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In the latest Hurricane Irma models and maps, Georgia is showing more and more prominently. Although it’s impossible to accurately track exactly where a hurricane will go this far out, the center of the storm could track into Georgia, and the state could start feeling tropical force winds as early as Sunday night, with conditions worsening on Monday.
Here’s what we know so far about when Irma might affect Georgia.
Florida is expected to start feeling tropical storm force winds by Saturday morning, with the hurricane making landfall sometime on Sunday. Meanwhile, the southernmost part of Georgia can expect to start feeling tropical storm force winds by Sunday evening, according to the National Hurricane Center:
According to this map from the National Hurricane Center, Georgia is the “cone of probability” for the center of the storm, and may see the hurricane’s arrival by around 2 p.m. on Monday, although at that point the storm will be downgraded but still dangerous:
According to Jonathan Belles, a meteorologist with FSU Weather, even when downgraded, Irma poses a risk. He suggested to those evacuating from the Carolinas: “It is a bad idea to evacuate from the Carolinas to Georgia because you could be putting yourself in the way of Hurricane Irma…the whole point of evacuation is to get out of the hurricane, not into it.”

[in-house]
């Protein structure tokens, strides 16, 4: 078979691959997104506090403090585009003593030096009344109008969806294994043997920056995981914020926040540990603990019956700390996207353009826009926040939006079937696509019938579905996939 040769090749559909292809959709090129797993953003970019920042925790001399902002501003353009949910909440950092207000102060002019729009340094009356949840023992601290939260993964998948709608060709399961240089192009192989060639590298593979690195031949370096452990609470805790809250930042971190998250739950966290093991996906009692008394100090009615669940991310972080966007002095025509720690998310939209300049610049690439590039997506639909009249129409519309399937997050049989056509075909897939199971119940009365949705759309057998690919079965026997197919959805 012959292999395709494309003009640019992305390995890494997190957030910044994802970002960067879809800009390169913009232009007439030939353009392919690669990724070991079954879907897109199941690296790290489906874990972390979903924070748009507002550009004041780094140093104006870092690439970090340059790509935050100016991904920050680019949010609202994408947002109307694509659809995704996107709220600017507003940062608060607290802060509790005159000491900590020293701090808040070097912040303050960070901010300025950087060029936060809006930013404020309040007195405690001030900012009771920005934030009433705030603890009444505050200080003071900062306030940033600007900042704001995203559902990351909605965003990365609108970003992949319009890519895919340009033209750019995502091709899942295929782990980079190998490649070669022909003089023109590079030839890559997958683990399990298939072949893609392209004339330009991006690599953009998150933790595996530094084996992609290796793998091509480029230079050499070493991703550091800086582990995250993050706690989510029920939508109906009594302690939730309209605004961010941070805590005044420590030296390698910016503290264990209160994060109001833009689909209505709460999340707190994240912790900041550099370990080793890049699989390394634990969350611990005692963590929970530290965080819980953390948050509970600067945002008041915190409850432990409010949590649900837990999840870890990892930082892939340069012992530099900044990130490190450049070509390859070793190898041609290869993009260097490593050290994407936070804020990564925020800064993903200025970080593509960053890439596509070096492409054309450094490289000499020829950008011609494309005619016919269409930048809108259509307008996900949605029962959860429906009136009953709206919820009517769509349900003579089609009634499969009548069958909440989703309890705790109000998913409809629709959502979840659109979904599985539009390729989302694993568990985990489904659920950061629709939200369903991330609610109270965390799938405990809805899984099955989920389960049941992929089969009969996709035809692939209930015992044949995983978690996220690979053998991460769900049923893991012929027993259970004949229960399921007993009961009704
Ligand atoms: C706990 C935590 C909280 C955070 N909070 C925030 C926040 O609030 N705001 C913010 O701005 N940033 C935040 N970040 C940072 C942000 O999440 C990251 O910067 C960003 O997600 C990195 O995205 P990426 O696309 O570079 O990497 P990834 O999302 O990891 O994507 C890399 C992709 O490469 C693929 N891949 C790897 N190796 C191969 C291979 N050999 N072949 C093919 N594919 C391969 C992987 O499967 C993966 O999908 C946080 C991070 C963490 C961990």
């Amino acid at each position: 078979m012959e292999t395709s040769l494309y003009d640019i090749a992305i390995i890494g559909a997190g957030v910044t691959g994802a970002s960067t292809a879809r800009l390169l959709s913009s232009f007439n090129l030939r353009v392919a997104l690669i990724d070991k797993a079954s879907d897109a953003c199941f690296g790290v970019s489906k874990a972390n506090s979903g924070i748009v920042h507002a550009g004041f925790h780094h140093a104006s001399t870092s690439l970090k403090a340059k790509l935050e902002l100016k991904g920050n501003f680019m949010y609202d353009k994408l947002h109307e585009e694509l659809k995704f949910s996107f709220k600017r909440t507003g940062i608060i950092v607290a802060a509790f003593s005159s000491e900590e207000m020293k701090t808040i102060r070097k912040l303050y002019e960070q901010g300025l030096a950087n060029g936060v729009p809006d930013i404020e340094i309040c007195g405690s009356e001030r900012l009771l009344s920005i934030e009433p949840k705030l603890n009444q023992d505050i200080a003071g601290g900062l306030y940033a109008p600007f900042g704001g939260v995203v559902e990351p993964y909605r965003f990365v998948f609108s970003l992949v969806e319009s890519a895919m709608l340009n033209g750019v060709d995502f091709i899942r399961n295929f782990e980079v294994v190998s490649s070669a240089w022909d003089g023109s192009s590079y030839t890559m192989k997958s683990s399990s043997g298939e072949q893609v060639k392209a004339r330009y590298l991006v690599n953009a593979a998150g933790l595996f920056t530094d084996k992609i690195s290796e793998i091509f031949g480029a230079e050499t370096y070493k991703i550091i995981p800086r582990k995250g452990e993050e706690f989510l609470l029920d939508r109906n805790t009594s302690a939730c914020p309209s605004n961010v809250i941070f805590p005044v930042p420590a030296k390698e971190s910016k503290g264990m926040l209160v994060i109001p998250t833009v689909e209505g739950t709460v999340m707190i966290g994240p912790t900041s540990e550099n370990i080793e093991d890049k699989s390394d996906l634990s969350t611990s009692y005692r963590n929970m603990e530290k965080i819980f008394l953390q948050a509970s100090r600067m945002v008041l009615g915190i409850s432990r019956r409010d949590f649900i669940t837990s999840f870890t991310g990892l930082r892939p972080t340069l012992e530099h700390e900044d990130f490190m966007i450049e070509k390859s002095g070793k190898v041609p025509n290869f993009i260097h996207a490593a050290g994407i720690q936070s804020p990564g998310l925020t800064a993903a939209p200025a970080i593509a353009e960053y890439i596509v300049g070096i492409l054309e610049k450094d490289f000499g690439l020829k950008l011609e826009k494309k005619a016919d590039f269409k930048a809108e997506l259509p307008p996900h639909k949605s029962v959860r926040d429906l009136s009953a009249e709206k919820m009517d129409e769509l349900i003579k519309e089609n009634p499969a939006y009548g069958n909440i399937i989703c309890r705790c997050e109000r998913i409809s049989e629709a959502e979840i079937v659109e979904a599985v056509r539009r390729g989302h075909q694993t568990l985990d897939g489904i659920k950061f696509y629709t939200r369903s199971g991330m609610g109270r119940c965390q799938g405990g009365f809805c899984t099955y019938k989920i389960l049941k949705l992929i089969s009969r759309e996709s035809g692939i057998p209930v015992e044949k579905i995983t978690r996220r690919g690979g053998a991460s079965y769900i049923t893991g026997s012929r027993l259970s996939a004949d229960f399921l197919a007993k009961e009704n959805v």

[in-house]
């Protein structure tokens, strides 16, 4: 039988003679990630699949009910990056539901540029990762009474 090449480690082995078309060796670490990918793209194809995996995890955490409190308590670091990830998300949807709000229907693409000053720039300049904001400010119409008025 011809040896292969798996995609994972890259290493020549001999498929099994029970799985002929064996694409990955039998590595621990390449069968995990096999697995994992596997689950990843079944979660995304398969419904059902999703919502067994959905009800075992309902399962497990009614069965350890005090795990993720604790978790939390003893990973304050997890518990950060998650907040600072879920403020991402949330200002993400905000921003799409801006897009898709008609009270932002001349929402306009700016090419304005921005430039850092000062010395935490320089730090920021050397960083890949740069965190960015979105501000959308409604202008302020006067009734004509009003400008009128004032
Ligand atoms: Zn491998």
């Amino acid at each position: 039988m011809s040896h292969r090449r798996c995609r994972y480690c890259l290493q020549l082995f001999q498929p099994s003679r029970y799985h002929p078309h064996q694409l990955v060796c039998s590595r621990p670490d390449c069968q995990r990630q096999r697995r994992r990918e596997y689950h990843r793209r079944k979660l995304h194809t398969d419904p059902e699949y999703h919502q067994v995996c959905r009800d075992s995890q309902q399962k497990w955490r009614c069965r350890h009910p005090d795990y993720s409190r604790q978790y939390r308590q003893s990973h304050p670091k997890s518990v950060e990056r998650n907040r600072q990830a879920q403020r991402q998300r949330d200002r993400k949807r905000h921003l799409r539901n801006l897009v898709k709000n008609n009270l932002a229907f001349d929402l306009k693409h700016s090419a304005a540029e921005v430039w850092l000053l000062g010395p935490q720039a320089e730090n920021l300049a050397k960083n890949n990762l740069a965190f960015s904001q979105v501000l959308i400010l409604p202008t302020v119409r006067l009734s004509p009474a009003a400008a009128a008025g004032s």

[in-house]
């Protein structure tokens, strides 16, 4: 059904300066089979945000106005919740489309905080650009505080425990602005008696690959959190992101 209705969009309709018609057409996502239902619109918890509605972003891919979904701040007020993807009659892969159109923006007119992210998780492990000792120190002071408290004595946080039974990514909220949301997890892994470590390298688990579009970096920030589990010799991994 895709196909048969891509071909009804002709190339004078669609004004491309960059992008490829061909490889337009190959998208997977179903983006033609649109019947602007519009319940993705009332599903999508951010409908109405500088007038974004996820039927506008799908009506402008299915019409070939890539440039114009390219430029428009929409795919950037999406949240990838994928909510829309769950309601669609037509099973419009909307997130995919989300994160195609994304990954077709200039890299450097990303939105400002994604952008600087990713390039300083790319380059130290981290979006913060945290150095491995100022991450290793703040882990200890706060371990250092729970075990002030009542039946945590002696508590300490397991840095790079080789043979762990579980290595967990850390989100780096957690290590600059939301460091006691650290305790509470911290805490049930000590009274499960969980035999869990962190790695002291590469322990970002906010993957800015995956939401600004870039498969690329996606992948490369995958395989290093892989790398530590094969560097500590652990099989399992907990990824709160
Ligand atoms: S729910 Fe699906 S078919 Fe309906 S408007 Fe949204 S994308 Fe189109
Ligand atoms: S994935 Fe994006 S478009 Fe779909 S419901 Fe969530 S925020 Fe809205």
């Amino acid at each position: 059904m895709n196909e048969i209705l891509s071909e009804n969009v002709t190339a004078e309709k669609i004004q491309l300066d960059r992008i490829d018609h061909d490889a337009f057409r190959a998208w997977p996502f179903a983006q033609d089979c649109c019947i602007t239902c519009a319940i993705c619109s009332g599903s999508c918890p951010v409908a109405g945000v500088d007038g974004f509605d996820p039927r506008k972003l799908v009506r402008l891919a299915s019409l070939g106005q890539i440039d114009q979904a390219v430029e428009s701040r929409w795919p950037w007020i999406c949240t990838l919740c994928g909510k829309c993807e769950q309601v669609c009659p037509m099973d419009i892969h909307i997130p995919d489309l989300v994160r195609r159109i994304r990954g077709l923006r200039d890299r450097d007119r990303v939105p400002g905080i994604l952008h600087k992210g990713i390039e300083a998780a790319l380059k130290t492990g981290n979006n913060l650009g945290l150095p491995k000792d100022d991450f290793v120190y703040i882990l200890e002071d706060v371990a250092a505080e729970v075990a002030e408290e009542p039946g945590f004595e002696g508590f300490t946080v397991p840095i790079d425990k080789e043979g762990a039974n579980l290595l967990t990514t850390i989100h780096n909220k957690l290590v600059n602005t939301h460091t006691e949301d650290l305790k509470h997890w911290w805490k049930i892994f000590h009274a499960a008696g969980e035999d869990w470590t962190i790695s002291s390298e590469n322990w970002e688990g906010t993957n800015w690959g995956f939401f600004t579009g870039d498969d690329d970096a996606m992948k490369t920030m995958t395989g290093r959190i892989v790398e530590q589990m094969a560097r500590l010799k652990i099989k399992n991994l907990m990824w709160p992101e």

Georgia, he said, could see 3 to 10 inches of rainfall and could be at risk of inland flooding in some areas. “The most likely location to flood is the closest to the track of Irma. Most worried about freshwater/rainfall flooding south of I-4 and in northeast Florida.”
According to Weather.com, strong wind gusts capable of downing trees and power lines could affect south, central, and north Georgia on Monday into early Tuesday. Dangerous storm surges, potentially higher than Matthew, could affect the Georgia coast. And heavy rains could cause inland flooding and worsen coastal flooding.
Georgia could start feeling tropical storm winds Sunday evening in the southeast (39 to 73 mph.) The worst weather, in terms of storm surges, hurricane force and tropical force winds, and flooding rain, will likely be Sunday night through Monday in southeast Georgia. At this time, it looks like the center of Irma will track through Georgia.